FIG. 2 illustrates one of the memory devices 36 illustrated in FIG. 1. The memory device 36 is representative of the other memory devices 37-39 and 36′-39′. A delay locked loop 150 is responsive to the write clock WCLK, and its complement, provided by a receiver 172, to produce clock signals input to a data latch 152. A delay locked loop 154 is responsive to the read clock signal RCLK, and its complement, provided by a receiver 174, for producing clock signals input to an output latch 156. The data latch 152 receives data from data line 29 through a receiver 179 while the output latch 156 places data on data line 29 through a transmitter 178.
Data from the data latch 152 is input to a read/write control circuit 158 which is responsible for writing the data into a memory array 160 under the control of control logic 162. The read/write control circuit 158 is also responsible for reading data out of memory array 160, under the control of control logic 162, and forwarding that information to the output latch 156.
A delay locked loop 164 receives the command clock signal CCLK and the complement of the command clock signal through a receiver 170. The delay locked loop 164 outputs clock signals to an address latch 166 and a command latch 168 which are responsive to the address lines 32 and command lines 34 through receivers 176, 177, respectively. The address latch 166 and the command latch 168 provide address and command information, respectively, to the control logic 162. The data latch 152, output latch 156, command latch 168, and address latch 166 may all be implemented with the latch/register of the present invention.
Turning briefly to FIG. 6, an example of a data receiver 179 is illustrated. The receiver 179 is representative of the other receivers illustrated in FIG. 2. However, because the details of the receiver 179 do not form an important feature of the present invention, and because the present invention may be used in conjunction with other types of receiver circuits, the receiver 179 illustrated in FIG. 6 is not further described.
The reader will understand that the DRAM 36 shown in FIG. 2 is shown for purposes of illustration and not limitation and that the latch/register of the present invention can be used with other types of memory devices, other types of circuits, and other types of high speed buses.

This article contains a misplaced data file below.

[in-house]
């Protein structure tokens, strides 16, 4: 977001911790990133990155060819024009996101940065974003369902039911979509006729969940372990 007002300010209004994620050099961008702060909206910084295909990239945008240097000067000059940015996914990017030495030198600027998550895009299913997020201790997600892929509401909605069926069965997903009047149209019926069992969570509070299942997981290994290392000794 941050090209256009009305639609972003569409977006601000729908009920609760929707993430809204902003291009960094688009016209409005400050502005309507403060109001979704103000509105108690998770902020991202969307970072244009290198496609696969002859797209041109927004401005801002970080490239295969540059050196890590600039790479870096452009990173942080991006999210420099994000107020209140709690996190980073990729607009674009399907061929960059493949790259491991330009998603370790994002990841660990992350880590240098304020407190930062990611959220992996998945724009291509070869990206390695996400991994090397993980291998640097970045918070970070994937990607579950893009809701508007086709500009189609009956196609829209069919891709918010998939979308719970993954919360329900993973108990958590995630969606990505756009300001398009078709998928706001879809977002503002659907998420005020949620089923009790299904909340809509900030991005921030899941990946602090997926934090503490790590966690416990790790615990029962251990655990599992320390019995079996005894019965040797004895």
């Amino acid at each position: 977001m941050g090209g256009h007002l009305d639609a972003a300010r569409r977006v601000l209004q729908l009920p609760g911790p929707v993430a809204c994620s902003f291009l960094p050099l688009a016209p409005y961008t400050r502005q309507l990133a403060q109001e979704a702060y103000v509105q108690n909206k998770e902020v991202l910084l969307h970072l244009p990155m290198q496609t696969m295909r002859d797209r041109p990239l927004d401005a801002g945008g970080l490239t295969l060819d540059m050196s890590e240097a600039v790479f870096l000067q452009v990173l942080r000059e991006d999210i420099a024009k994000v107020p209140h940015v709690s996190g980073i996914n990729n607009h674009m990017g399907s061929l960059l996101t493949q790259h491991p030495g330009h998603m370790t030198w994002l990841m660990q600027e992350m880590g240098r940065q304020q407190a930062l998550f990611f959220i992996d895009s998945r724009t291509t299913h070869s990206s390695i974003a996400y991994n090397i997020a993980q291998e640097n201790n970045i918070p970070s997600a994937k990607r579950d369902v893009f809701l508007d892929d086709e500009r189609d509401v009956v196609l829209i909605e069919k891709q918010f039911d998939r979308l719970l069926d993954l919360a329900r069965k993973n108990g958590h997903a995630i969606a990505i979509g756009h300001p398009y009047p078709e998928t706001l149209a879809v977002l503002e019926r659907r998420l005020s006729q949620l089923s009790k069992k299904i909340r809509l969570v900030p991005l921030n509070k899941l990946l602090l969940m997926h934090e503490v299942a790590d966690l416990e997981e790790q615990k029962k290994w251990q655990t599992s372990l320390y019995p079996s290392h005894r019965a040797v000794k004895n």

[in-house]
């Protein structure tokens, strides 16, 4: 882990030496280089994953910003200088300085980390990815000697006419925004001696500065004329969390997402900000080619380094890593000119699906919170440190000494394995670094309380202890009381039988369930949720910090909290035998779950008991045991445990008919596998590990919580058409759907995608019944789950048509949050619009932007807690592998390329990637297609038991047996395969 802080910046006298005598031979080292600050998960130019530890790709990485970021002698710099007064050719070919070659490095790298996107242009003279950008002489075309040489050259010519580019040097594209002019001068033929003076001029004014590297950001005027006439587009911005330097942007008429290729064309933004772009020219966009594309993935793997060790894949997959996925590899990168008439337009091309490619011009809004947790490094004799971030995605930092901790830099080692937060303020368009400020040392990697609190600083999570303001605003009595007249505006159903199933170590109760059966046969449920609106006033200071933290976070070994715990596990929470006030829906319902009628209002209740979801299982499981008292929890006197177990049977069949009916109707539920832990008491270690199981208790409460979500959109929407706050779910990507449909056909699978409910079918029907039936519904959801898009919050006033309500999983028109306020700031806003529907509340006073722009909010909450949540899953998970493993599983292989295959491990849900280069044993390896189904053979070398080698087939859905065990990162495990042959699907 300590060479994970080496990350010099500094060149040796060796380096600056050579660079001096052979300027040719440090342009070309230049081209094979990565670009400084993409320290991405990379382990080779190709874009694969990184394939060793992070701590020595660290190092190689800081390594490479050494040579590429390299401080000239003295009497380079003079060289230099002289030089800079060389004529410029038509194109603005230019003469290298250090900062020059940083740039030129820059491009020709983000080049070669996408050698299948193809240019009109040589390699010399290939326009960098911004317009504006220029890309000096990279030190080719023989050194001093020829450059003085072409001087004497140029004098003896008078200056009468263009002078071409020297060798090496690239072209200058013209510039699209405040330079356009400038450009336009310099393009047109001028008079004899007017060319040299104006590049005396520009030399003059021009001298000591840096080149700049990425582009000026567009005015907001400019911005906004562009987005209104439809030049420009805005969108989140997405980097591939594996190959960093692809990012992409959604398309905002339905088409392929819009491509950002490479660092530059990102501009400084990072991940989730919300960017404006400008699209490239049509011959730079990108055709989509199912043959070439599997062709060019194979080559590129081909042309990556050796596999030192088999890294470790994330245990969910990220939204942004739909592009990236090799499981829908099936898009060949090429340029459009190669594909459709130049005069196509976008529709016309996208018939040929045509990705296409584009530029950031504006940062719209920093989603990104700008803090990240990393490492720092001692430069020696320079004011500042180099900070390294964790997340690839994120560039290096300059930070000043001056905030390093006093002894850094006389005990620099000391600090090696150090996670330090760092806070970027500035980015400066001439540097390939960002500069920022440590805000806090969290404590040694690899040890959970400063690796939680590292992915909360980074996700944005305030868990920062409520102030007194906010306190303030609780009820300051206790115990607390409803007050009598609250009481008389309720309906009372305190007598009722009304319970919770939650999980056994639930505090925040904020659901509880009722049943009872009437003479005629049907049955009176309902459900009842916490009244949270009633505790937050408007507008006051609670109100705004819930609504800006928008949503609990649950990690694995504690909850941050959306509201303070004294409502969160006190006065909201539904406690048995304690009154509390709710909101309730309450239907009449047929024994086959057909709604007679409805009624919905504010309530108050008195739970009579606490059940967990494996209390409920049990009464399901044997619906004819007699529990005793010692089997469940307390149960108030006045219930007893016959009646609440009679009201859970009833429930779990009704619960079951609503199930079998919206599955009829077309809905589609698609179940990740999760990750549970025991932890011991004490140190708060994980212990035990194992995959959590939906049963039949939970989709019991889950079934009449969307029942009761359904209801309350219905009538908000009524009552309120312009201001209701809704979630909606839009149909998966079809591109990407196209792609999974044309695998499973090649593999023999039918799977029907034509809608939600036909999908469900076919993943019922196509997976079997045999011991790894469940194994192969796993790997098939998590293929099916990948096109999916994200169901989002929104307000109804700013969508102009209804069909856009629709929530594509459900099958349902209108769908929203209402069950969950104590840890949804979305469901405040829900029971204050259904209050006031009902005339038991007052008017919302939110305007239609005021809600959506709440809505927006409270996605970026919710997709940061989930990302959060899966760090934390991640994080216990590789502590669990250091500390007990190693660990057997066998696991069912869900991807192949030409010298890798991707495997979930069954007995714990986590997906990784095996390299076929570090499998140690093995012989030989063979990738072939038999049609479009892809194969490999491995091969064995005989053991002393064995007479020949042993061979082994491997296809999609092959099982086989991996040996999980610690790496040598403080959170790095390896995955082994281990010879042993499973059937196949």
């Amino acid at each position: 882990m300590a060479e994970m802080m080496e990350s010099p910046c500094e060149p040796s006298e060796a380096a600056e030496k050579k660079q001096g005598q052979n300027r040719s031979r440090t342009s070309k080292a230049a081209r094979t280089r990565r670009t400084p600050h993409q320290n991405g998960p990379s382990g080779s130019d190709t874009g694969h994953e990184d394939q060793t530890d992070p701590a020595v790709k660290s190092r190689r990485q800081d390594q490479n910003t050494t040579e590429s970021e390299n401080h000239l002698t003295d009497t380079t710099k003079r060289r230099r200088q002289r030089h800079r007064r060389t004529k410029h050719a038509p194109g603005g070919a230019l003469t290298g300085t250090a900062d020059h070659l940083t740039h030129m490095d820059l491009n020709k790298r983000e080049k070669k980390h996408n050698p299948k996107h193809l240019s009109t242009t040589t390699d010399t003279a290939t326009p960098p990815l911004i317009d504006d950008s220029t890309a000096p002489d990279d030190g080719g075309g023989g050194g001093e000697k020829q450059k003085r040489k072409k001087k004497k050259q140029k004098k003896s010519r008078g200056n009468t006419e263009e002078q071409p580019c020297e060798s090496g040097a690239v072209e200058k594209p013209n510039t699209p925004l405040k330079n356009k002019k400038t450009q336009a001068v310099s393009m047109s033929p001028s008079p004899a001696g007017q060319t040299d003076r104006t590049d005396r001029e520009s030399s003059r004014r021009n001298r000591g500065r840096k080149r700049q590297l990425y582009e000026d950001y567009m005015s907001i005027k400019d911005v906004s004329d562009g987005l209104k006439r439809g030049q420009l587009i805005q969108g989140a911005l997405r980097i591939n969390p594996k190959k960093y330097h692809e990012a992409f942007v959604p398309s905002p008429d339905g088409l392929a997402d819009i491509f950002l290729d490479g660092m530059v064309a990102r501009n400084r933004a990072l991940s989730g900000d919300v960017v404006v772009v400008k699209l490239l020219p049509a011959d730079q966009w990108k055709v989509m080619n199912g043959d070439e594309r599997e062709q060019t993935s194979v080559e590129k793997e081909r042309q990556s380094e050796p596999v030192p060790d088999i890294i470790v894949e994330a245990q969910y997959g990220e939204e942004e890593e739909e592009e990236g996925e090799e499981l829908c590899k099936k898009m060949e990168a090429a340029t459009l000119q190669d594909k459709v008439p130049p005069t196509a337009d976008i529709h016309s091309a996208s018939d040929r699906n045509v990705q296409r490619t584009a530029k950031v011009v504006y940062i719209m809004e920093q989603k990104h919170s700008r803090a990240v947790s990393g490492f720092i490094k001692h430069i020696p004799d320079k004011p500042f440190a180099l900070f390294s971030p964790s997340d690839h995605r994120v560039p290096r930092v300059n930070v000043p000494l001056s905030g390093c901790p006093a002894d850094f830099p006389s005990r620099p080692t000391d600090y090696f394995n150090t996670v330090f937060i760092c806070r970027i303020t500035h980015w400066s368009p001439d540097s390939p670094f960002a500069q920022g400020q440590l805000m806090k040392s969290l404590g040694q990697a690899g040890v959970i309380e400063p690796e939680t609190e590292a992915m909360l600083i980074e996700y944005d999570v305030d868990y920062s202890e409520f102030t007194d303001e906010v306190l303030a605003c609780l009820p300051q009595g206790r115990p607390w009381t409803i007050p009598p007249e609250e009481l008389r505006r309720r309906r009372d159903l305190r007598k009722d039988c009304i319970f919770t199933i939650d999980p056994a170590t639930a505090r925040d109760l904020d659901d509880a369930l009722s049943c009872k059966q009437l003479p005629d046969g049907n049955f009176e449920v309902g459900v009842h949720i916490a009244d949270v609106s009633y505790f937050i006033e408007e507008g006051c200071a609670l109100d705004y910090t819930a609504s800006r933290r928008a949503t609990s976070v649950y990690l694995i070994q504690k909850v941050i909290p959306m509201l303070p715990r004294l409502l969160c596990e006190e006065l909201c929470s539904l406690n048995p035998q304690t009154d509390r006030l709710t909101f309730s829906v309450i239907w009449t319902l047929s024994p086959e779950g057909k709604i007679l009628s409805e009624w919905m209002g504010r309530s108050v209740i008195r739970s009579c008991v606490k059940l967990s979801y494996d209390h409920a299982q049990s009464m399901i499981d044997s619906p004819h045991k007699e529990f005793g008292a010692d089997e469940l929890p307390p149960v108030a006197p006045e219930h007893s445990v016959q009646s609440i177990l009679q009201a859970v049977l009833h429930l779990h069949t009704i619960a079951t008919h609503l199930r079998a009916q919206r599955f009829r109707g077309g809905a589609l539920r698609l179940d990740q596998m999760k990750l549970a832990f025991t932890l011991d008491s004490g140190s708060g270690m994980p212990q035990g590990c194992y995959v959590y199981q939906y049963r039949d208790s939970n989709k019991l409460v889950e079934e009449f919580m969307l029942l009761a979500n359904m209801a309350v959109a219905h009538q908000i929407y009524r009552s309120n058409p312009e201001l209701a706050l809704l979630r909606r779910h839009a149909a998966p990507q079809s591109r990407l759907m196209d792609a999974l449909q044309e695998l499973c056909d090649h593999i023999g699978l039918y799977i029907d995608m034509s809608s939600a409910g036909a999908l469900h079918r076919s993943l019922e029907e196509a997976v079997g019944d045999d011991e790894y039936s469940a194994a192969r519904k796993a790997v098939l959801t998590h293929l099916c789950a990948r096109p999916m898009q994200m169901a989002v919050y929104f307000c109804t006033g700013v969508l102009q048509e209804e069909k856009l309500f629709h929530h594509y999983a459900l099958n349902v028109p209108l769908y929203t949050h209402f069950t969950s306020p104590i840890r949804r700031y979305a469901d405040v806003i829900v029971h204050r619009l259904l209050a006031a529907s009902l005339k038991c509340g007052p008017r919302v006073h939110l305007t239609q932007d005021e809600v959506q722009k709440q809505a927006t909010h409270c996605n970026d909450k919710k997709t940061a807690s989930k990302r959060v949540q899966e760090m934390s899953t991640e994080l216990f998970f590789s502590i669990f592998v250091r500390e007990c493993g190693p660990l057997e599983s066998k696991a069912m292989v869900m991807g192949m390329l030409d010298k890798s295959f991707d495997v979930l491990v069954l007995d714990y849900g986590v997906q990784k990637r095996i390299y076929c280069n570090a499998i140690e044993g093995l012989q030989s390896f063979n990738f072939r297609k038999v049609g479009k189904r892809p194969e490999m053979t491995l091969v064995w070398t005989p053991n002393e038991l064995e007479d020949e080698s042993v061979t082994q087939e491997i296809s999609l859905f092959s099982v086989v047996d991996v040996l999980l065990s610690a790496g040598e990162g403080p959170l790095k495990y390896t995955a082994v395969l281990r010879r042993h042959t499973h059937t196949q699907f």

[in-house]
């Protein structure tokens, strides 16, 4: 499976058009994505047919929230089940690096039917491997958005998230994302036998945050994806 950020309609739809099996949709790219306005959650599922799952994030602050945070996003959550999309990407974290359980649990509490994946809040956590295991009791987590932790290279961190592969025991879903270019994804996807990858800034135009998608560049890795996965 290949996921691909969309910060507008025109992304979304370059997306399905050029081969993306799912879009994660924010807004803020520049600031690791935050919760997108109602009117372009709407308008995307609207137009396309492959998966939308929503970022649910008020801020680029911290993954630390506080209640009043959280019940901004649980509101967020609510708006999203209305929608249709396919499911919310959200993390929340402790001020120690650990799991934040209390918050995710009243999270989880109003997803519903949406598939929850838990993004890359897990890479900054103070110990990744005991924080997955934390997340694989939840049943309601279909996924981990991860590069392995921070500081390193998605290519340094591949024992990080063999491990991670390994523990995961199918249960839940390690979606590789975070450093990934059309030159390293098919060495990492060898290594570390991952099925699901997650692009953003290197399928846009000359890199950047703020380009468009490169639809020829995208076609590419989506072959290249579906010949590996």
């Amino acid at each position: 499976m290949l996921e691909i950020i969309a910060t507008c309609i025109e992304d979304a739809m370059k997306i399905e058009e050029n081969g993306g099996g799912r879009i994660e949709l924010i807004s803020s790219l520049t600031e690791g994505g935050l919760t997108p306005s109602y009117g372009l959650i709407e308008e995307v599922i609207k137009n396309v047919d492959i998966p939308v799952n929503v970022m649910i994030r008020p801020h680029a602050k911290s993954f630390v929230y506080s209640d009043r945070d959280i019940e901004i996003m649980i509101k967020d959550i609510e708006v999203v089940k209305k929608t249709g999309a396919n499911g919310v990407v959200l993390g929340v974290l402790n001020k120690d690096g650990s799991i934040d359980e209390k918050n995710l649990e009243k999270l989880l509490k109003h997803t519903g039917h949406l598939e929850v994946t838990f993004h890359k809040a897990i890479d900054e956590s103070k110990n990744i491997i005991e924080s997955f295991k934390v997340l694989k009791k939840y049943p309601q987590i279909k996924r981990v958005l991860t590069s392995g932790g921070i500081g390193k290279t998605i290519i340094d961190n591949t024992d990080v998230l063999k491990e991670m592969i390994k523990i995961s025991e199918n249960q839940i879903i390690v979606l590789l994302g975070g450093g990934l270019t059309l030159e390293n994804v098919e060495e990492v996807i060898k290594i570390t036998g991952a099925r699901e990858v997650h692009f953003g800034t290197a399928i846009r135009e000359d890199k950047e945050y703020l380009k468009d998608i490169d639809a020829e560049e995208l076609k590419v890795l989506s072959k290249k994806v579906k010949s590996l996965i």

FIG. 3 is an electrical schematic of one embodiment of a circuit, more specifically a latch 50, constructed according to the teachings of the present invention which may be used as the command latch 168 of FIG. 2. The latch 50 has a clock pin CLK, from which the clock signal is input to a first inverter 52, a second inverter 54, and a multiplexer 56. The latch 50 also has a data input pin D at which data signals are input. The data signals are input from the pin D to a first inverter 58, a second inverter 60, and multiplexer 62. Each of the devices, 52, 54, 56, 58, 60, 62 drives an inverter. More specifically, the inverter 52 drives an inverter 64; the multiplexer 56 drives an inverter 66; the inverter 54 drives an inverter 68; the inverters 58 and 60 drive an inverter 70; and the multiplexer 62 drives an inverter 72. In that manner, inverters 54 and 68 provide a first-clock signal path 74, multiplexer 56 and inverter 66 provide a second clock signal path 76 and inverter 52 and the inverter 64 provide a third clock signal path 78. The clock signal paths 74 and 78 carry the clock signal while the clock signal path 76 carries the inverse of the clock signal. The first clock signal path 74 provides the clock signal to a multiplexer 82 which is always conductive. Inverters 58, 60 and 70 provide a data path 80. The data path 80 provides the data to a multiplexer 84. The second clock signal path 76 provides the inverse of the clock signal to the multiplexer 84 while the third clock signal path 78 provides clock signals to the multiplexer 84. The previously described components constitute an input circuit or input stage 86.
The input circuit 86 should be constructed to have a minimal number of interconnects and so that similar paths match one another. Furthermore, transistors 87-94 are provided so that the amount of capacitance provided by p-mos transistors is equal to the amount of capacitance provided by n-mos transistors which are used to construct the inverters and multiplexers. The number, location, and type of transistors 87-94 will vary depending on circuit design and fabrication processes employed. The purpose of adding transistors 87-94 is so the loading seen by the clock signal is the same as the loading seen by the data signal.
The multiplexer 82 outputs the clock signal CLK to a gate of an n-mos switching transistor 96. The switching transistor 96 turns on in response to the rising edge of the clock signal and turns off in response to the falling edge of the clock signal.
A p-mos charging transistor 98 is responsive to the clock signal CLK which is received from the second clock path 76 through an inverter 100 to charge a node 102 whenever the clock signal is low.